BRISTOL — After a $241,000 deficit emerged in the Mount Abraham Union High School books six months after the close of the 2010 fiscal year last June 30, administrators are taking steps to ensure that such a large deficit doesn’t occur again.
By redistributing responsibilities, replacing personnel and bringing in outside consultants, Addison Northeast Supervisory Union administrators hope to reduce future deficits. But, in the face of tighter budgets, this task will prove challenging, according to ANeSU Superintendent Evelyn Howard.
“Deficits occur because we experience unexpected expenses,” Howard said. “These unexpected expenses … (were caused last year by) a change in programs to meet student needs and a change in employee benefits.”
As budgets are cut back due to the economic hard times, Howard said, “We don’t have room to accommodate for unexpected expenses … The way that we’re budgeting has a greater opportunity for deficit because we don’t have any margin of error. We budget for what we know about.”
In the wake of ANeSU fiscal issues earlier this winter, district business manager Greg Burdick decided to move on. The ANeSU board accepted his resignation in January, and Burdick is expected to continue on until the end of this fiscal year, June 30.
Consequently, the district has begun searching for a new business manager under the guidance of George Cormier, the retired business manager from Lamoille South Supervisory Union.
“He is a widely recognized business manager who understands Vermont’s (education) funding systems,” said Howard.
Cormier, consulting to ANeSU, is looking closely at the qualifications, experience and potential of prospective business managers. The position has attracted several applicants from websites where it has been posted for several weeks.
As the school district looks for a new business manager, Howard is also developing a strategy to better monitor the district’s fiscal status. She is currently in the process of reorganizing the district’s fiscal monitoring systems and considers it an ongoing task.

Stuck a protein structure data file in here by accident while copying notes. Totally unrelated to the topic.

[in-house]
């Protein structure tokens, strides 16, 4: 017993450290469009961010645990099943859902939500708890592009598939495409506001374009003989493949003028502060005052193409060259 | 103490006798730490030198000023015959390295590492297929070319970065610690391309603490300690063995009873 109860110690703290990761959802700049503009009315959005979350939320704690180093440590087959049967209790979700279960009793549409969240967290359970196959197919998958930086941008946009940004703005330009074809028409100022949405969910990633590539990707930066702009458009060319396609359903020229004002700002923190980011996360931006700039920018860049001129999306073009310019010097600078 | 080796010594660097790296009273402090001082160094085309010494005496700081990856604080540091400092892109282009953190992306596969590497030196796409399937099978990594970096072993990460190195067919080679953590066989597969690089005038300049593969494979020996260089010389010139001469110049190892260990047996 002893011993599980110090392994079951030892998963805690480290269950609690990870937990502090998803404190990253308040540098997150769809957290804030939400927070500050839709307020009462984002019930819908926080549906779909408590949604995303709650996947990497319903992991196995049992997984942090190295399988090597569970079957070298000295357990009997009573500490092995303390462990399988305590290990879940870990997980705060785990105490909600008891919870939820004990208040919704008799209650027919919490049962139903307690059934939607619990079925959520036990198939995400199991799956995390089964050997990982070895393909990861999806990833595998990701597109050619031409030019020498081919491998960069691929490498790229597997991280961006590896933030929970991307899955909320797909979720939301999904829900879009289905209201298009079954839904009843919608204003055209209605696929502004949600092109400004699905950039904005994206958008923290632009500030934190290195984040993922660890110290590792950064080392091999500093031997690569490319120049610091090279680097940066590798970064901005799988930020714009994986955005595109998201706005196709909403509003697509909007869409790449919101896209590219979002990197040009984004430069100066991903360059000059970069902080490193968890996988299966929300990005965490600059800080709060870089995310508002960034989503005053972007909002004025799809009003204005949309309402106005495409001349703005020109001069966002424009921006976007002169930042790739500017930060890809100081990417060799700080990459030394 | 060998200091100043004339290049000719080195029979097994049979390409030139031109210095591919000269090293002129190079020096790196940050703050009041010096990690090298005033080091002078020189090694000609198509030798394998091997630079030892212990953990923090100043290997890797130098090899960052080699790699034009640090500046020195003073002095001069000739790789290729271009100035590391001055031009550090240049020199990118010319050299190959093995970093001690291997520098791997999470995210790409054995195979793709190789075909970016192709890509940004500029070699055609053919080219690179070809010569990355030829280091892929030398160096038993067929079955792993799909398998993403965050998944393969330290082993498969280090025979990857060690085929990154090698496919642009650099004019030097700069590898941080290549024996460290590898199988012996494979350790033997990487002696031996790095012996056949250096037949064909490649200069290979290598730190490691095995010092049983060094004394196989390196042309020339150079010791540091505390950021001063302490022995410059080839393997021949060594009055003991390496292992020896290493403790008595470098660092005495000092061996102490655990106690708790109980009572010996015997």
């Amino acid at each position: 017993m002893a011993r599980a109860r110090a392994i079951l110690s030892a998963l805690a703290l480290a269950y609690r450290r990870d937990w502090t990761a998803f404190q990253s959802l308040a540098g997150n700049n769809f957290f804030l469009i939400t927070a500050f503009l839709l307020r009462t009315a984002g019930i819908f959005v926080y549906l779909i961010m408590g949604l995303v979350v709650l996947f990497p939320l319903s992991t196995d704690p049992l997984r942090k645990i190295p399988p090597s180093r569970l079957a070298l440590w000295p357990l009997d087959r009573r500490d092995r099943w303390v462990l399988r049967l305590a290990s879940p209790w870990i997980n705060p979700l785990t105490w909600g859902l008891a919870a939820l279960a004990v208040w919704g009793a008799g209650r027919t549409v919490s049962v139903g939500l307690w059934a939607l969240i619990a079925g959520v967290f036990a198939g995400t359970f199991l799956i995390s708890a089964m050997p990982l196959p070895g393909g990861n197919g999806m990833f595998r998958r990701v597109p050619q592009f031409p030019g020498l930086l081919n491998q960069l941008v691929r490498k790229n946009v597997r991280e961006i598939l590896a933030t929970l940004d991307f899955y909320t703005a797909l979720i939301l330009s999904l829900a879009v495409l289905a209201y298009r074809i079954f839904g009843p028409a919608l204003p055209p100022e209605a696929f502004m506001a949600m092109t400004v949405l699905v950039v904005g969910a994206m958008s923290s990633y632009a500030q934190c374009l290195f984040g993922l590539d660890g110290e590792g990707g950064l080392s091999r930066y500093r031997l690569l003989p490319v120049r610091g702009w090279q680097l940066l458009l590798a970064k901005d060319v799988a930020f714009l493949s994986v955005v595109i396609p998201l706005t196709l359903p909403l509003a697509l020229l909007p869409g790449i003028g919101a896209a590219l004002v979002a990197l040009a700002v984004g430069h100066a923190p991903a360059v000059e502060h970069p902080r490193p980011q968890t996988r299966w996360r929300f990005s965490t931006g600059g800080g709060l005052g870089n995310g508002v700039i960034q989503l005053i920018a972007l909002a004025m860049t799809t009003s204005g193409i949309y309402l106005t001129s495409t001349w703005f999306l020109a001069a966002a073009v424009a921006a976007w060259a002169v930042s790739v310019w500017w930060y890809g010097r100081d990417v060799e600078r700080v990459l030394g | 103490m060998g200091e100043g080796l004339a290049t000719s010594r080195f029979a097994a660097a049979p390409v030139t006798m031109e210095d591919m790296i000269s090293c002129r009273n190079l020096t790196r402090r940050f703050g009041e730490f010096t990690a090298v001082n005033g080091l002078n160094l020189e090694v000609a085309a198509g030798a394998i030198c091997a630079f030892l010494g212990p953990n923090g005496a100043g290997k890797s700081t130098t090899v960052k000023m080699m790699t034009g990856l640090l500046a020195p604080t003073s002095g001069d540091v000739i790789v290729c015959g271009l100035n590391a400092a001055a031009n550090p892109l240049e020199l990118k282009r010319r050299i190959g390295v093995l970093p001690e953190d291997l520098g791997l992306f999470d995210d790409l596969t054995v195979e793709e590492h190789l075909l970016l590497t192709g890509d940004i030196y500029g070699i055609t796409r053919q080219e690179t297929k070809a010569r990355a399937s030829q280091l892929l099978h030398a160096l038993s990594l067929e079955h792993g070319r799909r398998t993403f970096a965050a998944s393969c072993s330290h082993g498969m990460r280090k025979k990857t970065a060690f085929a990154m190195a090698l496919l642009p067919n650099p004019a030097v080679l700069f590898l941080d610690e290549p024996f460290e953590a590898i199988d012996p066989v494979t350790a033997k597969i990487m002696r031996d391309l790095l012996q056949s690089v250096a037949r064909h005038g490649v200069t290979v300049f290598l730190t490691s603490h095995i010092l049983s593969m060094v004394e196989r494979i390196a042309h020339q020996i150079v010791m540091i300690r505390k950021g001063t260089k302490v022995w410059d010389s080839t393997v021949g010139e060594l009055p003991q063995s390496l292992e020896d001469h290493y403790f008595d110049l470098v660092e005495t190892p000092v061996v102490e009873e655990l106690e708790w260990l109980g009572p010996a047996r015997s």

“It will probably involve several different approaches: internally looking to change some things, having some outside eyes to look at things, and then probably a group of people will need to set some priorities and targets,” she said.
One step that ANeSU took last year to improve the efficacy of its monitoring system was to create the food service cooperative director position, currently held by Kathy Alexander. Howard indicated that this position has thus far been successful in directing food-related responsibilities away from the business manager and building administrator.
“This position, in part, is meant to develop a sound system to better monitor fiscal activity (for the district’s food system) … and jibe with the business manager,” Alexander said.
Another remedy that Howard thinks will help the district run smoother is the creation of a “facilities manager” position. This position would provide oversight of short- and long-term facilities planning, looking at energy upgrades, repairs and grants to improve ANeSU facilities.
Meanwhile, administrators are searching for a consultant to improve the efficacy of its financial management.
The goal of these reforms is to keep better track of fiscal developments.
“It doesn’t mean that we will have a crystal ball,” added Howard. “We will continue to experience the unexpected. But, we want a system that keeps us informed in an accurate and timely fashion.”
Reporter Andrew Stein can be reached at [email protected]